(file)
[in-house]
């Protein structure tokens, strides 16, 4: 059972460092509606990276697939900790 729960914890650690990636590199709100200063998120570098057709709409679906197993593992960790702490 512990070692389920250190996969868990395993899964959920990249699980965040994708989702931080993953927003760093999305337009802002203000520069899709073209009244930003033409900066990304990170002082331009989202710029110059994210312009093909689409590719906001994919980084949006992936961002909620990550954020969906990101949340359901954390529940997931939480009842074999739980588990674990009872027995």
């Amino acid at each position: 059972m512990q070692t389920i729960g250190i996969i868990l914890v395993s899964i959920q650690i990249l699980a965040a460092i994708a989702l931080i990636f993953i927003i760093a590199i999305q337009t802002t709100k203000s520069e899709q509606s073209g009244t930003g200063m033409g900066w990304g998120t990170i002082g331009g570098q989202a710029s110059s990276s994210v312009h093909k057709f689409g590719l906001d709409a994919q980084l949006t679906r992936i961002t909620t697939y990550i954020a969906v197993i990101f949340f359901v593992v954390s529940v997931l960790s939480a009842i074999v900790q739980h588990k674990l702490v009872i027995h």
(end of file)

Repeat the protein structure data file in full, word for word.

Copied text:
[in-house]
């Protein structure tokens, strides 16, 4: 059972460092509606990276697939900790 729960914890650690990636590199709100200063998120570098057709709409679906197993593992960790702490 512990070692389920250190996969868990395993899964959920990249699980965040994708989702931080993953927003760093999305337009802002203000520069899709073209009244930003033409900066990304990170002082331009989202710029110059994210312009093909689409590719906001994919980084949006992936961002909620990550954020969906990101949340359901954390529940997931939480009842074999739980588990674990009872027995």
């Amino acid at each position: 059972m512990q070692t389920i729960g250190i996969i868990l914890v395993s899964i959920q650690i990249l699980a965040a460092i994708a989702l931080i990636f993953i927003i760093a590199i999305q337009t802002t709100k203000s520069e899709q509606s073209g009244t930003g200063m033409g900066w990304g998120t990170i002082g331009g570098q989202a710029s110059s990276s994210v312009h093909k057709f689409g590719l906001d709409a994919q980084l949006t679906r992936i961002t909620t697939y990550i954020a969906v197993i990101f949340f359901v593992v954390s529940v997931l960790s939480a009842i074999v900790q739980h588990k674990l702490v009872i027995h």